Daddio

There’s something fundamentally different about a car ride at night. The ambiance is thicker. You notice the car making sounds you don’t hear during the day. The reflection of passing lights on the windshield becomes almost hypnotic. And the conversation? It can get deep. If you happen to get stuck in traffic during a late-night drive, what else is there to do but talk? Daddio, the striking and confident feature film debut from writer/director Christy Hall, features two characters talking inside a NYC cab as they make a 90-minute trek from JFK airport to midtown Manhattan. If that sounds dull on the surface, rest assured the movie is anything but dull.

The otherwise unnamed “Girlie” (Dakota Johnson) hops a cab after getting off a plane. She is clearly troubled. By what, we do not know, although it clearly has to do with the person she’s texting. The cab driver, Clark (Sean Penn), appears to realize that. He makes small talk, joking around with Girlie and trying to be jovial. Clark is brash, a little bit pushy. He asks questions that most of us wouldn’t consider asking a stranger. Girlie responds, playfully giving the brashness back to him. When the cab is halted by a traffic jam, they begin the process of revealing things to one another.

That’s as far as I can go. To tell you why Girlie is troubled or to specify the subjects she and Clark discuss would be to unravel Daddio before you’ve had a chance to see it. Several times, the cabbie says that years behind the wheel have taught him how to read people. He senses that this woman needs to get something off her chest. Baring parts of his own soul encourages her to open up further. Any time you have a two-character, dialogue-based drama, there are prone to be moments that are slightly overwritten. This film has very few of them. The vast majority of the dialogue is penetrating. We hang on to every word the characters speak, because every sentence provides an additional clue about who they are and what kinds of lives they lead. Their joys and heartaches emerge in unexpected ways, at unanticipated times.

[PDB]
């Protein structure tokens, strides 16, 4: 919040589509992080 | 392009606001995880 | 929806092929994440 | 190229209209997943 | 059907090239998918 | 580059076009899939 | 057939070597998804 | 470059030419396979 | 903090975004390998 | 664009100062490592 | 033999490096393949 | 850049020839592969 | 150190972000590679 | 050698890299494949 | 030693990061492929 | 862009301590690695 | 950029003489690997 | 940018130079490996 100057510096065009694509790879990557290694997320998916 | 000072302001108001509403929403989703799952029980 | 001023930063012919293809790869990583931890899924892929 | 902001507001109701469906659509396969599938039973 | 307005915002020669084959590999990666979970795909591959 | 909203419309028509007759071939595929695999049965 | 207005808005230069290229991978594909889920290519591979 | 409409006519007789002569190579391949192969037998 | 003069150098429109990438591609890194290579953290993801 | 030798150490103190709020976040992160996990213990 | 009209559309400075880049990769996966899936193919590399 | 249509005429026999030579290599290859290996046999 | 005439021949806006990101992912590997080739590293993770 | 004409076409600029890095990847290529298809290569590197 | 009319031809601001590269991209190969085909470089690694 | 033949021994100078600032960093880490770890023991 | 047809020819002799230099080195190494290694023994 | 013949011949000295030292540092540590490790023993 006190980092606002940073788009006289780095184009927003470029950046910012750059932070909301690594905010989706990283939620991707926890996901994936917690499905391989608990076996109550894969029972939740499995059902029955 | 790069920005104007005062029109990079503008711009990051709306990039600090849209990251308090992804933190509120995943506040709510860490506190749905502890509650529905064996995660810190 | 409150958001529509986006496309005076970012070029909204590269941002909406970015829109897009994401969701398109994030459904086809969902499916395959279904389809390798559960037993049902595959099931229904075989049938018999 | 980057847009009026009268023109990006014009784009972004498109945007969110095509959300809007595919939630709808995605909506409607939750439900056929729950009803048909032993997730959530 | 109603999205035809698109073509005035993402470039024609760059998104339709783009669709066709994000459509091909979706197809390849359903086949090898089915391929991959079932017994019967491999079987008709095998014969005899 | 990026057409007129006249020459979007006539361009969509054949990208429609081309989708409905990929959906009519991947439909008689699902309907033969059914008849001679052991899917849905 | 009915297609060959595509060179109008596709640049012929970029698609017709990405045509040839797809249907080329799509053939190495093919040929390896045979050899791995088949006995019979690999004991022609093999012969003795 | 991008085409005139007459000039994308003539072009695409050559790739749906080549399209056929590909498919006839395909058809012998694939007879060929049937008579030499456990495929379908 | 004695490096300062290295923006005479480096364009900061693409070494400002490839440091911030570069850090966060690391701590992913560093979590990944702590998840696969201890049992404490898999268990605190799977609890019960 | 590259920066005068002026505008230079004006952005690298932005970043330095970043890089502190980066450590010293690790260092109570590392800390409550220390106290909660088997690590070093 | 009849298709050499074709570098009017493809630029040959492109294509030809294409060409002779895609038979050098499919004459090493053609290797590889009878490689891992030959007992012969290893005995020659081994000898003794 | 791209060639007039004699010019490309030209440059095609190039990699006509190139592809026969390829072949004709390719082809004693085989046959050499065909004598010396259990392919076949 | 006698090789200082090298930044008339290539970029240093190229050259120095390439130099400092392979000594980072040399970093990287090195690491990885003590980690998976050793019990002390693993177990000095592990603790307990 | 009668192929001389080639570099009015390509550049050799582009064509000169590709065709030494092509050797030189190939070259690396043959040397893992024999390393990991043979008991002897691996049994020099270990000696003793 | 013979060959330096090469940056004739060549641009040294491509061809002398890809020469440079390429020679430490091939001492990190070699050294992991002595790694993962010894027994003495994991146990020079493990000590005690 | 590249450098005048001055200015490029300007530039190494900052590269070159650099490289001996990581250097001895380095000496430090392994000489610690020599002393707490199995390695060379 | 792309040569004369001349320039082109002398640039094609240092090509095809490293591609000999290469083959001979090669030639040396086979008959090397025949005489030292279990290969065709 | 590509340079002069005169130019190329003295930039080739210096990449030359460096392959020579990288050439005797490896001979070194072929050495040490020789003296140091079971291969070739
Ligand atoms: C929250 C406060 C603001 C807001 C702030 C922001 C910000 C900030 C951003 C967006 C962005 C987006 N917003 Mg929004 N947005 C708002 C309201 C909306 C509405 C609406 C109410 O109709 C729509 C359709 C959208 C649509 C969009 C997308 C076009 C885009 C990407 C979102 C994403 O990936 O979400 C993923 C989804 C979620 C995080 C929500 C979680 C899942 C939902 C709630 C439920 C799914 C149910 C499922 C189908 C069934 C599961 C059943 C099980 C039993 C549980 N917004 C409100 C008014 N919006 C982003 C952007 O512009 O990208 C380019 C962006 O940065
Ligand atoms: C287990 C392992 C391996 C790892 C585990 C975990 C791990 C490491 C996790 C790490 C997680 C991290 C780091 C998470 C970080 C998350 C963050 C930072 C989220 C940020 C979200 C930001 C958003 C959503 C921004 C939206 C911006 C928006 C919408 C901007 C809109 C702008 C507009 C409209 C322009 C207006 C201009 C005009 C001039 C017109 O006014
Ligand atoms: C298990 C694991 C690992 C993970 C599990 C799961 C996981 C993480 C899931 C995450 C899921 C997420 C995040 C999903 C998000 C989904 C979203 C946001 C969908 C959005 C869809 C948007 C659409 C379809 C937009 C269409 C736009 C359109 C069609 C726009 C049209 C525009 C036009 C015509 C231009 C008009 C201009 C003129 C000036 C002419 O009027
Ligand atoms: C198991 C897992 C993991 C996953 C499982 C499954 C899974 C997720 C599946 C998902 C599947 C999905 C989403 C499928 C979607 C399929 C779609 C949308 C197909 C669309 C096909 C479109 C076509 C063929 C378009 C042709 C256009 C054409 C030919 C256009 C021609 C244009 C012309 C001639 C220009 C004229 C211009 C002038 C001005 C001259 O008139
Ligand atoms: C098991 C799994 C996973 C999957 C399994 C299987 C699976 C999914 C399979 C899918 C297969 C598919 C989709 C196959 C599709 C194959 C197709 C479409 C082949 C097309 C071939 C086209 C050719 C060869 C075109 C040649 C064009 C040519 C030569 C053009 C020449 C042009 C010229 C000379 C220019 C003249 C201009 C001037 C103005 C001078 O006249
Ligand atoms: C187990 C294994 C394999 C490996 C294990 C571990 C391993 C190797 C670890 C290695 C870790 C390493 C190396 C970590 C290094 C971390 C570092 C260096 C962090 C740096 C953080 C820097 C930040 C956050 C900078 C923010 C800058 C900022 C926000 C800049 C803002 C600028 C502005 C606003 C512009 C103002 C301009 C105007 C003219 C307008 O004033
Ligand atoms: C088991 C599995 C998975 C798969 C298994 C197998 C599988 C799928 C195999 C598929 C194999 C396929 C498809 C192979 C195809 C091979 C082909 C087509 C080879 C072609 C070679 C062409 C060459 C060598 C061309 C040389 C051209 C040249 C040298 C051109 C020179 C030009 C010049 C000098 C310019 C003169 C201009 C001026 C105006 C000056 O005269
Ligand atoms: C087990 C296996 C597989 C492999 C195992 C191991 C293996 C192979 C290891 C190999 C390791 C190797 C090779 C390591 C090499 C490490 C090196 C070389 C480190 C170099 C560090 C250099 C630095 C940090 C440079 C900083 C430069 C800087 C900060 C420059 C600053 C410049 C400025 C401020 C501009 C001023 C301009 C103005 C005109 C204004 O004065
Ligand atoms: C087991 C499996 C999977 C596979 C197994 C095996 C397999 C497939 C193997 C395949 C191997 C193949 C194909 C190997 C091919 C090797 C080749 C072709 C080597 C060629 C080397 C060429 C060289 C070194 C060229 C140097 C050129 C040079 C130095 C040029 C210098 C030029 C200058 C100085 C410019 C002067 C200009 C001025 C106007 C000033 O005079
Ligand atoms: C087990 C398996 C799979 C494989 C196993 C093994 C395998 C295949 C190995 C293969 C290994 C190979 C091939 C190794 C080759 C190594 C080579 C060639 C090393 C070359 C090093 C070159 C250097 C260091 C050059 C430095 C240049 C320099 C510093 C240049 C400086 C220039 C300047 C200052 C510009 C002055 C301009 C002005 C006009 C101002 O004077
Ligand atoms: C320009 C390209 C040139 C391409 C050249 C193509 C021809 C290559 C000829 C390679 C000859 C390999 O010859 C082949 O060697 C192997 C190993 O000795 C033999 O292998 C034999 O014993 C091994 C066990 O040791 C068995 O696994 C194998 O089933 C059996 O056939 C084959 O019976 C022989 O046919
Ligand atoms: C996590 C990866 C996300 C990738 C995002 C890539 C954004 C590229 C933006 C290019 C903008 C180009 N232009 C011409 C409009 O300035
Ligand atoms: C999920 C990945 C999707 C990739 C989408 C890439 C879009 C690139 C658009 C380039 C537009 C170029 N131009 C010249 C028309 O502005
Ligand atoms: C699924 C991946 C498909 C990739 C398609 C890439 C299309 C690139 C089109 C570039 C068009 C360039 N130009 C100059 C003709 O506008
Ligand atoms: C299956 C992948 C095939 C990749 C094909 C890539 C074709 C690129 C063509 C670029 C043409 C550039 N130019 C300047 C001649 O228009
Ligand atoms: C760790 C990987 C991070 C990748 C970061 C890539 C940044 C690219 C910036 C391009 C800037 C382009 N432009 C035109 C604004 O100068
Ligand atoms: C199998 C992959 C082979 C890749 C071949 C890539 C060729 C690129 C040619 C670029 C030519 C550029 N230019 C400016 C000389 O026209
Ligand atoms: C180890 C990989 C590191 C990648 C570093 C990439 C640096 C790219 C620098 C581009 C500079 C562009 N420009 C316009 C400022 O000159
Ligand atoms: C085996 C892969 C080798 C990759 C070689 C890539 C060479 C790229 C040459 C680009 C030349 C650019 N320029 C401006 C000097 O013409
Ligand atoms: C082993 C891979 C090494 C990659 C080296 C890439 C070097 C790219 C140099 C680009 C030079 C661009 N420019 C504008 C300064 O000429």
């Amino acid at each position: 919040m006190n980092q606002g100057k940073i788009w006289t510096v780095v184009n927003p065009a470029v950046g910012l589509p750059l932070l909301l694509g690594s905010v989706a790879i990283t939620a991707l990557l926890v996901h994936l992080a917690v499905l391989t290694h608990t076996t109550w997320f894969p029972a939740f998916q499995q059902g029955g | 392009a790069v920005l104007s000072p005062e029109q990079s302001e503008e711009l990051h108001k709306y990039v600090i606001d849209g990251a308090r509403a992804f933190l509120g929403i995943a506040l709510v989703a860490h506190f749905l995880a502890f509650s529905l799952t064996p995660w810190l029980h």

What Johnson and Penn work up together is magical. A dynamic is built between them that sells the spontaneous connection between Girlie and Clark. Johnson does career-best work, gradually peeling away her character’s layers to reveal the monumental heartbreak inside. Penn, meanwhile, uses a thick New York accent for the cab driver and gives him a body language all his own. The stars render these two people in a manner so real and so raw that you get drawn into them, just as they get drawn into each other.

The danger of setting an entire movie inside a car is coming off as stagey. Obviously, there's no overt action. Daddio gets around that problem thanks to vibrant cinematography from Phedon Papamichael that captures a distinct nocturnal vibe. His work is aided by first-rate sound design that sets the stage with ambient noise, from the whoosh of passing cars to the sound of rubber tires rolling over cracks in the pavement. In other words, the film psychologically puts you inside the taxi with Girlie and Clark.

Where the story goes isn’t necessarily groundbreaking. The source of Girlie’s woes has fueled plenty of other dramas. Daddio still treats it with sincere emotion. With Dakota Johnson and Sean Penn bring great meaning to the themes, this is ride you’ll absolutely want to take.


out of four

Daddio is rated R for language throughout, sexual material, and brief graphic nudity. The running time is 1 hour and 41 minutes.


© 2024 Mike McGranaghan

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